B Corporation is Good Business

It’s not often I get overly excited about an op-ed. But this one on the B-Corp, in yesterday’s edition of The State, made my little do-gooder capitalist heart leap. Penned by South Carolina state senator Vincent Sheheen, the article makes the case for bipartisan support of a bill that would allow qualifying South Carolina companies to do business under a new model known as the B Corporation.

A company designated as a B-Corp operates in a legal structure that acknowledges and rewards an organization’s impact on societal issues as well as bottom-line performance. So a company doesn’t have to be all about making money. Nor does it have to be all about doing good, and never making any money. It can do both, peacefully coexisting in a way that gives companies, their stockholders and their employees the opportunity to do business in a way that upholds a set of shared values. All of which makes for a more productive and meaningful work experience.

Some folks believe this new corporate structure has the potential to create an entirely new sector on the economy that can use the power of business to solve critical issues in the world. Count me among them.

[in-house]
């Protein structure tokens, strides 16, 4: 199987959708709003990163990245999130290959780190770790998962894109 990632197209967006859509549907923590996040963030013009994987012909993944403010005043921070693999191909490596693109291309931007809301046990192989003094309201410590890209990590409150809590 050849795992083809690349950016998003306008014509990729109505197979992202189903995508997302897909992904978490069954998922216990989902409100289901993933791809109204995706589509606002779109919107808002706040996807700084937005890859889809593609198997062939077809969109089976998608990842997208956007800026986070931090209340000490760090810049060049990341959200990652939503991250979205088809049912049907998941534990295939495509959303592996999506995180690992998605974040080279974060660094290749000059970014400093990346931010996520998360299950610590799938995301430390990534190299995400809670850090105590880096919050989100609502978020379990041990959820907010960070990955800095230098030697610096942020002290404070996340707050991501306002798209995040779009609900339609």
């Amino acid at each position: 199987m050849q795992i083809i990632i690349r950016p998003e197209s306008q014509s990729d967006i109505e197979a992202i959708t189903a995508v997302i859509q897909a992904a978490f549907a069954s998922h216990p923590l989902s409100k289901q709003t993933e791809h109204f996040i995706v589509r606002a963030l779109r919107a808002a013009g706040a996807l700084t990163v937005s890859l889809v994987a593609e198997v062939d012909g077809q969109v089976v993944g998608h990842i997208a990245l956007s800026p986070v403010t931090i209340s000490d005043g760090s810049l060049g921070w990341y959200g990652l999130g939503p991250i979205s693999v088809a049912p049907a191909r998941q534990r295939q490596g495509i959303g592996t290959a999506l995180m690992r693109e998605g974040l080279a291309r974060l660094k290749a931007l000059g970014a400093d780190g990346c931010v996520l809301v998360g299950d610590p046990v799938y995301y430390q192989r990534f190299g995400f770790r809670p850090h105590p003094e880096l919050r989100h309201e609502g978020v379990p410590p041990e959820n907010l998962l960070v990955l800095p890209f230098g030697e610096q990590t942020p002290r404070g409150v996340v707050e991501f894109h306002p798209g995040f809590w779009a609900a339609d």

So it was with much delight that I read about South Carolina lawmakers coming together in a bipartisan manner to bring this new business model to our state. If passed, South Carolina would be recognized as an early adopter of B-Corp legislation (only seven states in the US have enacted B-Corp laws thus far), another great demonstration of the Palmetto State’s advanced, pro-business climate.

If you’re not familiar with the B-Corp movement, take a moment and watch this TED video from B-Corp founder Jay Coen Gilbert. It may just change the way you think about business, for good.

Jay Coen Gilbert on B-Corp and the Evolution of Capitalism